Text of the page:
loading page

Left ventricle accessory antero-septal papillary muscle: an echocardiography and cardiac MRI case-series in controls and hypertrophic obstructive cardiomyopathy patients
  • George Angheloiu,
  • Robert Biederman
George Angheloiu
University of Pittsburgh Medical Center

Corresponding Author:[email protected]

Author Profile
Robert Biederman
Allegheny General Hospital - Western Pennsylvania Hospital Medical Education Consortium
Author Profile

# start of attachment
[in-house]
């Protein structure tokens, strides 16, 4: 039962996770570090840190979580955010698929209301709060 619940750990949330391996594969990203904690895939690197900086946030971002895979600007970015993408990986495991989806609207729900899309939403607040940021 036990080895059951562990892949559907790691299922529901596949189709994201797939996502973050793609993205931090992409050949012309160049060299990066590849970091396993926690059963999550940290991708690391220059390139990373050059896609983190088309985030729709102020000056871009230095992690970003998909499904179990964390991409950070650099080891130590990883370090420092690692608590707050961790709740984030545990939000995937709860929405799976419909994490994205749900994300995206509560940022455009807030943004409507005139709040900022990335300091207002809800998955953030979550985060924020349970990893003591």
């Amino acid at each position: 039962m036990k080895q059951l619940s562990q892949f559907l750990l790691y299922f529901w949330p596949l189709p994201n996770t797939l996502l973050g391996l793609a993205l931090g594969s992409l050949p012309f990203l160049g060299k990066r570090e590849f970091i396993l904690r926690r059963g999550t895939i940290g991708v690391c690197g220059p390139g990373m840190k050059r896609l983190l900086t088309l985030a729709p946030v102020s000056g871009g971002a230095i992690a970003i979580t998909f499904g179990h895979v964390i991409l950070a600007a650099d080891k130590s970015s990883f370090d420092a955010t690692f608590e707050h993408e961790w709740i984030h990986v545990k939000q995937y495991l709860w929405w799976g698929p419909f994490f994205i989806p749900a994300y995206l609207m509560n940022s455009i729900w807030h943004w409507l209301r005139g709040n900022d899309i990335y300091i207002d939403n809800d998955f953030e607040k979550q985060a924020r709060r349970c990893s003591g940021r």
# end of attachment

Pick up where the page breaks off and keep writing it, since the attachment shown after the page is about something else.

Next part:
Background. We studied by means of echocardiography and cardiac MRI (CMR) the occurrence of an accessory papillary muscle that unites mostly the left ventricle (LV) apex with the basal or mid antero-septum. Methods. We included all good quality echocardiography and CMR studies as reviewed by two cardiologists and assessed the occurrence of a contractile papillary muscle situated between the LV apex and antero-septum. Results. A contractile accessory papillary muscle situated between the LV apex and the antero-septum was seen in 100% of HOCM patients and 62% of control patients (p=0.05) in the CMR images acquired from a total of 22 HOCM (9) and control (13) patients. The same structure was observed in 241 patients representing 69.5% of all-comers echocardiography studies. The age was 69 ± 17 years on average in the echocardiography arm, patients harboring the antero-septal accessory muscle being older (71.6 + 15.7 years old vs 63.5 ± 18.1 for those without, p=0.0005). We exemplify this structure by parasternal long axis still echocardiography images and clips from 24 patients and CMR SSFP still images and a clip from two HOCM patients and one control. Conclusion. A contractile accessory papillary muscle was observed in more than half of the all-comer echocardiography studies, and in all HOCM patients in the CMR arm. Further research is needed to fully characterize the anatomical and physiological significance of this structure attaching in the immediate vicinity of the LVOT in HOCM and control patients.